Friday, December 16, 2011

Cuba relaunches Servimed medical tourism service

CUBA: Cuba relaunches Servimed medical tourism service

Cuba is one of the unsung heroes of medical tourism, as it has been
quietly attracting people from overseas for decades. The government
controls access to all local hospitals for overseas patients, and has
just relaunched Servimed.

Empresa Comercializadora de Servicios Médicos de Cuba S.A., known as
Servimed, is a state owned and run company that offers foreigners access
to the 16 Cuban hospitals and clinics that provide more than 100 types
of health services on the island, ranging from cancer treatment and drug
addiction programmes, to dentistry and cosmetic surgery. As an
organization, their work has been ongoing for more than 20 years,
initially as Servimed; later as Cubanacan Tourism and Health, then as
Tourism and Health, and now back to Servimed.

It has been hidden away, but as part of a more public international
role, the for-profit medical services company relaunched itself before
an international business audience at the recent International Havana
Fair. The expectation that President Obama will fulfil his promise to do
away with the rules that prevent most US citizens going to Cuba for
tourism or healthcare is part of the reason for the new openness.

Servimed deals with private individuals but its main role is to
coordinate the bigger-volume business of government-to-government
services. Servimed provides for-pay medical services by Cuban personnel
to governments of 15 countries; which includes medical tourism. For-pay
medical services to other governments are not new. Panama announced in
2011 that it will pay for the hands-on specialty training of Panamanian
doctors in Cuban hospitals. Also in 2010 Qatar agreed with Cuba to pay
for an undisclosed number of Cuban doctors to work in a new 54-bed
hospital in the oil-rich country. Cuba also agreed in 2010 to manage and
staff eye surgery centres in hospitals in China and Algeria.

Servimed is providing services to 15 countries this year, including
Algeria, China, Portugal, Jamaica, Qatar, Surinam and Ukraine. Cuban
medicine has become a worldwide leader in healthcare services for people
in poor and rural areas as well as in disaster zones; at least 38,000
medical workers from Cuba are currently deployed in 77 countries. Cuba
is in charge of a $690 million plan to rebuild Haiti's healthcare
infrastructure. Since 1998, the Escuela Latinoamericana de Medicina
(ELAM) in Havana has been training 7200 students from all over the
world, and graduates 1500 doctors per year.

Many of these programmes are funded by Venezuela, and others by
countries such as South Africa, Brazil and Norway, but many are
subsidised by Cuba. Cuba has proposed to the European Union and Canada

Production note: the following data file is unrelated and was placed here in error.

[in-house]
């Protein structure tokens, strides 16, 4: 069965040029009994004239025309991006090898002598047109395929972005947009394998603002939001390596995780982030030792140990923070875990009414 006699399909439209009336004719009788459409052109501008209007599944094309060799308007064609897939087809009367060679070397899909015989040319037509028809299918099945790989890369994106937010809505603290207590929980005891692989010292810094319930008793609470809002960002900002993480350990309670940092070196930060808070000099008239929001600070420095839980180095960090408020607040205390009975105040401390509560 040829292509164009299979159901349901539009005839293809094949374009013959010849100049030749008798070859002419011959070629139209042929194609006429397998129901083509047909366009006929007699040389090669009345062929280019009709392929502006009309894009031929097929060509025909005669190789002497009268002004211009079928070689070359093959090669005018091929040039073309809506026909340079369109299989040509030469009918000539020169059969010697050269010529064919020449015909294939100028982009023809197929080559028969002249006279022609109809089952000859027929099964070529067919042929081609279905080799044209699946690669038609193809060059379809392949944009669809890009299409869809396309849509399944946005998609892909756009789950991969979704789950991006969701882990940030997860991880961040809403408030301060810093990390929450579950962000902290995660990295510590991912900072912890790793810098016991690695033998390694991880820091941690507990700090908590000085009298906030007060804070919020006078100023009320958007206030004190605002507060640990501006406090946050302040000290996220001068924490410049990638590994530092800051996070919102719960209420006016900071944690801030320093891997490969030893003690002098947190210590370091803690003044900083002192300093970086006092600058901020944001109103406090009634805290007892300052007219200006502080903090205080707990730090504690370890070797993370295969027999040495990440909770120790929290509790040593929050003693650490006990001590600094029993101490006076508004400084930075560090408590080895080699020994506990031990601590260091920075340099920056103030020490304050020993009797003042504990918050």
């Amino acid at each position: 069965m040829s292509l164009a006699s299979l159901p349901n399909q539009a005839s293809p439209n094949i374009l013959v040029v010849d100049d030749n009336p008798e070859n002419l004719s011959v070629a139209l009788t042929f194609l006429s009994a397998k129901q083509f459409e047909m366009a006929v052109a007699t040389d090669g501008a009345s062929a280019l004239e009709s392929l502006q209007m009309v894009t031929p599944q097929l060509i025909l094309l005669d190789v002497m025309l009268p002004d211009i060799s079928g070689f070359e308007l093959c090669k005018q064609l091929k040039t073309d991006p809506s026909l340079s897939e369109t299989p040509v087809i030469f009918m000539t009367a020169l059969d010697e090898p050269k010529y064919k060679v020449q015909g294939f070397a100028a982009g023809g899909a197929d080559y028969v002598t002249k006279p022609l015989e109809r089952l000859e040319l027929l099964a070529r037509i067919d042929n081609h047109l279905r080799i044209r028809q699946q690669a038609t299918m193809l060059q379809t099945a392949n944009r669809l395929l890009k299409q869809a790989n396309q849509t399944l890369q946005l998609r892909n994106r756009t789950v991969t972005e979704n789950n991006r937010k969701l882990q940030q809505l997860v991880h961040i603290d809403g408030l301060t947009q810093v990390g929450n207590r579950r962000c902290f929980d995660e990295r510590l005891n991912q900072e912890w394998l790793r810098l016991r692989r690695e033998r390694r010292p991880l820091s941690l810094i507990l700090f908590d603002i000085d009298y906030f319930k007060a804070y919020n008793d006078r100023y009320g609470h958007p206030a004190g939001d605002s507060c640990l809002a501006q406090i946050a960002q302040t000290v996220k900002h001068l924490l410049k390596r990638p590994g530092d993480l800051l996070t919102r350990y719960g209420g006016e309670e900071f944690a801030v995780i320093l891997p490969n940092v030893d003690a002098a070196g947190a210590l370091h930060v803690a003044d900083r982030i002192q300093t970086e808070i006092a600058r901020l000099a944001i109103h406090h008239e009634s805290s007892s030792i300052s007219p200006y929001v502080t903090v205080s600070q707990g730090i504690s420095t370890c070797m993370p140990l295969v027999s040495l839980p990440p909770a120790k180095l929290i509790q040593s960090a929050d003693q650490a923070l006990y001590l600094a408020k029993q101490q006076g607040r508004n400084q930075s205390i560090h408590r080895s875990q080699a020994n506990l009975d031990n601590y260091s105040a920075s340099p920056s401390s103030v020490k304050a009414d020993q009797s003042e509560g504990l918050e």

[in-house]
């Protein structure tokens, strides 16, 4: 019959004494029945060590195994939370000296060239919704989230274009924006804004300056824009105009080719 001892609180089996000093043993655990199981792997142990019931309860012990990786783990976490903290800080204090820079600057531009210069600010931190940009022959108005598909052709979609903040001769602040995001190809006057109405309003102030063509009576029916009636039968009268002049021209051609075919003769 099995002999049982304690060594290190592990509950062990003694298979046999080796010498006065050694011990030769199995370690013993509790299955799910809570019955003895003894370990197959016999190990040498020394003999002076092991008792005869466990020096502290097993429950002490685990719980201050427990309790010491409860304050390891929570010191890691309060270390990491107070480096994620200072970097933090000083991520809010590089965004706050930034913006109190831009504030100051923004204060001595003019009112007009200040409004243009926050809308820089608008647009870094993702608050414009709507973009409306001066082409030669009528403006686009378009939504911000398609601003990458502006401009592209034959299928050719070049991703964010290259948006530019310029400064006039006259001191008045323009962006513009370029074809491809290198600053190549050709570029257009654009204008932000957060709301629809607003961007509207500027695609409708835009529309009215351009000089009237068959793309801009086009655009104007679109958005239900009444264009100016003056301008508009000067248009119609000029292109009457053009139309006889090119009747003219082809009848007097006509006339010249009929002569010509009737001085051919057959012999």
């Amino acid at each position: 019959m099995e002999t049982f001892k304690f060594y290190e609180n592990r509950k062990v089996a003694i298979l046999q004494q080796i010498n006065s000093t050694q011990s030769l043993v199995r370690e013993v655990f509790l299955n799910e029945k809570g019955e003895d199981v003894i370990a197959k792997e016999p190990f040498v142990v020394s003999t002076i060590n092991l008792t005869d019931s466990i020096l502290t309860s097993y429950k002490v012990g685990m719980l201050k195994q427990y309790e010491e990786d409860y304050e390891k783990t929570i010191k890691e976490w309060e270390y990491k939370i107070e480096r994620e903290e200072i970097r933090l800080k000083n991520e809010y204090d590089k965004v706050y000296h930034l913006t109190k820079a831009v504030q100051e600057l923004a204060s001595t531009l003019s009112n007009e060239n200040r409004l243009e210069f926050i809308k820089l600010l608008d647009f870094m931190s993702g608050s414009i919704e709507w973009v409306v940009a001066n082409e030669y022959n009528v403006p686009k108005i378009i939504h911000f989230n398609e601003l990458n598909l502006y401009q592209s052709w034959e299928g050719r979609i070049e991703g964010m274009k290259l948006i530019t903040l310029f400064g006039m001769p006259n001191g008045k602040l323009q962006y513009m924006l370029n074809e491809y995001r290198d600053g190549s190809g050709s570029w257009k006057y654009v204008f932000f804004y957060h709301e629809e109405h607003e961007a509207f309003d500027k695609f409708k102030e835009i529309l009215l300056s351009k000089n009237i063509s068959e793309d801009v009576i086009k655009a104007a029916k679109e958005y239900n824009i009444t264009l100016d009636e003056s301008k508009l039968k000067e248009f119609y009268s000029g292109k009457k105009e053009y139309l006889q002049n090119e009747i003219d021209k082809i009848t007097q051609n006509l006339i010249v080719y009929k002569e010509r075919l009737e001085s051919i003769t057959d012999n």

that its doctors and medical services could be part of triangulated aid
service provided in developing countries; so far, no agreement has

Venezuela is paying at least $5 billion in oil and cash per year for the
services of Cuban doctors and for training of Venezuelan and
third-country medical students in Cuba. Venezuela has also funded
Operación Milagro, a billion-dollar programme led by Cuba that has given
free eye surgery to hundreds of thousands of low-income Latin Americans.

Now, the government wants to use Servimed to make Cuba's public health
services sustainable and more efficient by generating revenues from paid
for medical services and medical tourism and investing the profits in
maintenance, repair and purchase of equipment for Cuba's public health

Servimed is spearheading a Cuban effort to increase for-profit medical
exports. A Public Health Ministry document published in December 2010
said that, as part of an overhaul of Cuba's healthcare system, medical
institutions should begin to sell services to foreigners wherever
possible, "The medical services will remain free for poor countries. But
they will be sold to those whose economy allows it, with the goal of
reducing our expenses and contributing to the development of the
national health system."

The Cuban medical system now offers medical services for Canadians.
Servimed's individual subsidiary Health Services International began in
January 2007. HSI is the agency officially recognised by Turismo y Salud
and the Cuban medical system. It assists and guides medical tourists. In
the agreement between HSI (Servimed) and Turismo y Salud, anyone who
does speak Spanish will always have a medically trained person nearby
who will act as an interpreter to help the medical tourist understand
test results and to help when decisions are necessary. Many doctors and
nurses do speak English and some speak French, also.

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